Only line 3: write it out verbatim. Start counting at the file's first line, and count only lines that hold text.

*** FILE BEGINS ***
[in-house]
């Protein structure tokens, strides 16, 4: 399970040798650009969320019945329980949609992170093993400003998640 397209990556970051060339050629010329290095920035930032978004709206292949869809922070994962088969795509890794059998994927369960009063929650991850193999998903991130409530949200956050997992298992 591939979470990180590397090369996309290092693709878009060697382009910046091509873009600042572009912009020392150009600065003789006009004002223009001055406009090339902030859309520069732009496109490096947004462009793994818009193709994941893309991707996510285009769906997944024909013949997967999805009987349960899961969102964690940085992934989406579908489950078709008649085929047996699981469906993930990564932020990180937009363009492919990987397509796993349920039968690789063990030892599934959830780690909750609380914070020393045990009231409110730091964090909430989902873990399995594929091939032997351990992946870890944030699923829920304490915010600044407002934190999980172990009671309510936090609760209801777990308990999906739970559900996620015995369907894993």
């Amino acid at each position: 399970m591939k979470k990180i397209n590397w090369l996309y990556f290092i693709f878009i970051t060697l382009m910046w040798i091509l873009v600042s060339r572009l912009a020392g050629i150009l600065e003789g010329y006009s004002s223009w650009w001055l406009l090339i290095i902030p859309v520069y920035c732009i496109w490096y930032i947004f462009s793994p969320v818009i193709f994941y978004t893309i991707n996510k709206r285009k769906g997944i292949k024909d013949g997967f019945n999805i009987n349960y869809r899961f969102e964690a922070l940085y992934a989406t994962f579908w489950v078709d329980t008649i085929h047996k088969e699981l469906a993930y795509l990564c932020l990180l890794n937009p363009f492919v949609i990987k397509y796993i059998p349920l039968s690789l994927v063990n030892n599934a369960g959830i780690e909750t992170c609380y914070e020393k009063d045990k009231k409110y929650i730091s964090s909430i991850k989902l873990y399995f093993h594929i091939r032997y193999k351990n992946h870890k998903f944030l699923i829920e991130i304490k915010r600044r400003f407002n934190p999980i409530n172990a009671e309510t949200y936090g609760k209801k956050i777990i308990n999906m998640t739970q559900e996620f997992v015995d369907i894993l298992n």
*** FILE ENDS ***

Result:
């Amino acid at each position: 399970m591939k979470k990180i397209n590397w090369l996309y990556f290092i693709f878009i970051t060697l382009m910046w040798i091509l873009v600042s060339r572009l912009a020392g050629i150009l600065e003789g010329y006009s004002s223009w650009w001055l406009l090339i290095i902030p859309v520069y920035c732009i496109w490096y930032i947004f462009s793994p969320v818009i193709f994941y978004t893309i991707n996510k709206r285009k769906g997944i292949k024909d013949g997967f019945n999805i009987n349960y869809r899961f969102e964690a922070l940085y992934a989406t994962f579908w489950v078709d329980t008649i085929h047996k088969e699981l469906a993930y795509l990564c932020l990180l890794n937009p363009f492919v949609i990987k397509y796993i059998p349920l039968s690789l994927v063990n030892n599934a369960g959830i780690e909750t992170c609380y914070e020393k009063d045990k009231k409110y929650i730091s964090s909430i991850k989902l873990y399995f093993h594929i091939r032997y193999k351990n992946h870890k998903f944030l699923i829920e991130i304490k915010r600044r400003f407002n934190p999980i409530n172990a009671e309510t949200y936090g609760k209801k956050i777990i308990n999906m998640t739970q559900e996620f997992v015995d369907i894993l298992n």